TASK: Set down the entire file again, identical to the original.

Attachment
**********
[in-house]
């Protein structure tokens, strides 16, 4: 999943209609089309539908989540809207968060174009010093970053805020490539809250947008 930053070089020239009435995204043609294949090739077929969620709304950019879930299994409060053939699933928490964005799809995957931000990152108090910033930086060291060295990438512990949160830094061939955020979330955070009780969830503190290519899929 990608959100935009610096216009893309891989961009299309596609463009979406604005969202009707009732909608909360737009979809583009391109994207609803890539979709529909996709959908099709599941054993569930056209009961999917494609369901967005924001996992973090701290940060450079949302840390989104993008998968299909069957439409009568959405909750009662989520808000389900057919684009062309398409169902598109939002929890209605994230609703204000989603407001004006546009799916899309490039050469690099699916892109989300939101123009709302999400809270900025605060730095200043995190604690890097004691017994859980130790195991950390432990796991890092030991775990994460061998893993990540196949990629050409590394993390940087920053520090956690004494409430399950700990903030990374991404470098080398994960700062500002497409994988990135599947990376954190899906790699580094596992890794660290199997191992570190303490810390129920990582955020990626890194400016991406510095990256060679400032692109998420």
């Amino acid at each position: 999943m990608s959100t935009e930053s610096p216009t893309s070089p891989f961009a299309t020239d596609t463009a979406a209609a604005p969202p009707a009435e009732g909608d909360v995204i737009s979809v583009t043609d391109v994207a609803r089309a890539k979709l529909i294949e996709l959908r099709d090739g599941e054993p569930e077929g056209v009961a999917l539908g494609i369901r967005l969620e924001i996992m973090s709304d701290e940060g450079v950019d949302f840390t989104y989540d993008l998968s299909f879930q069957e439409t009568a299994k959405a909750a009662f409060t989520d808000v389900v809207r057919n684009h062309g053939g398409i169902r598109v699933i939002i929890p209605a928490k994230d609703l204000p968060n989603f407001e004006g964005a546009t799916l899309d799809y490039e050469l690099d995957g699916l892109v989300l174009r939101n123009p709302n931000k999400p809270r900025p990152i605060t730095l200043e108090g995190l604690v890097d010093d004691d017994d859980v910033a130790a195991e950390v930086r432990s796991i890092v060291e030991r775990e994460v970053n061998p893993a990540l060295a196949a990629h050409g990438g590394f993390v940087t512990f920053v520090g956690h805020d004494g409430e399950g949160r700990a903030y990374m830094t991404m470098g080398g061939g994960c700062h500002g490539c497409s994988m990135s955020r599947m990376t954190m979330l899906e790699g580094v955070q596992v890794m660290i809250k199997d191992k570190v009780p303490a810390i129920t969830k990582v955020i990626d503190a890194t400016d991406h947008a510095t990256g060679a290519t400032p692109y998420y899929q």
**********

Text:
[in-house]
């Protein structure tokens, strides 16, 4: 999943209609089309539908989540809207968060174009010093970053805020490539809250947008 930053070089020239009435995204043609294949090739077929969620709304950019879930299994409060053939699933928490964005799809995957931000990152108090910033930086060291060295990438512990949160830094061939955020979330955070009780969830503190290519899929 990608959100935009610096216009893309891989961009299309596609463009979406604005969202009707009732909608909360737009979809583009391109994207609803890539979709529909996709959908099709599941054993569930056209009961999917494609369901967005924001996992973090701290940060450079949302840390989104993008998968299909069957439409009568959405909750009662989520808000389900057919684009062309398409169902598109939002929890209605994230609703204000989603407001004006546009799916899309490039050469690099699916892109989300939101123009709302999400809270900025605060730095200043995190604690890097004691017994859980130790195991950390432990796991890092030991775990994460061998893993990540196949990629050409590394993390940087920053520090956690004494409430399950700990903030990374991404470098080398994960700062500002497409994988990135599947990376954190899906790699580094596992890794660290199997191992570190303490810390129920990582955020990626890194400016991406510095990256060679400032692109998420």
């Amino acid at each position: 999943m990608s959100t935009e930053s610096p216009t893309s070089p891989f961009a299309t020239d596609t463009a979406a209609a604005p969202p009707a009435e009732g909608d909360v995204i737009s979809v583009t043609d391109v994207a609803r089309a890539k979709l529909i294949e996709l959908r099709d090739g599941e054993p569930e077929g056209v009961a999917l539908g494609i369901r967005l969620e924001i996992m973090s709304d701290e940060g450079v950019d949302f840390t989104y989540d993008l998968s299909f879930q069957e439409t009568a299994k959405a909750a009662f409060t989520d808000v389900v809207r057919n684009h062309g053939g398409i169902r598109v699933i939002i929890p209605a928490k994230d609703l204000p968060n989603f407001e004006g964005a546009t799916l899309d799809y490039e050469l690099d995957g699916l892109v989300l174009r939101n123009p709302n931000k999400p809270r900025p990152i605060t730095l200043e108090g995190l604690v890097d010093d004691d017994d859980v910033a130790a195991e950390v930086r432990s796991i890092v060291e030991r775990e994460v970053n061998p893993a990540l060295a196949a990629h050409g990438g590394f993390v940087t512990f920053v520090g956690h805020d004494g409430e399950g949160r700990a903030y990374m830094t991404m470098g080398g061939g994960c700062h500002g490539c497409s994988m990135s955020r599947m990376t954190m979330l899906e790699g580094v955070q596992v890794m660290i809250k199997d191992k570190v009780p303490a810390i129920t969830k990582v955020i990626d503190a890194t400016d991406h947008a510095t990256g060679a290519t400032p692109y998420y899929q």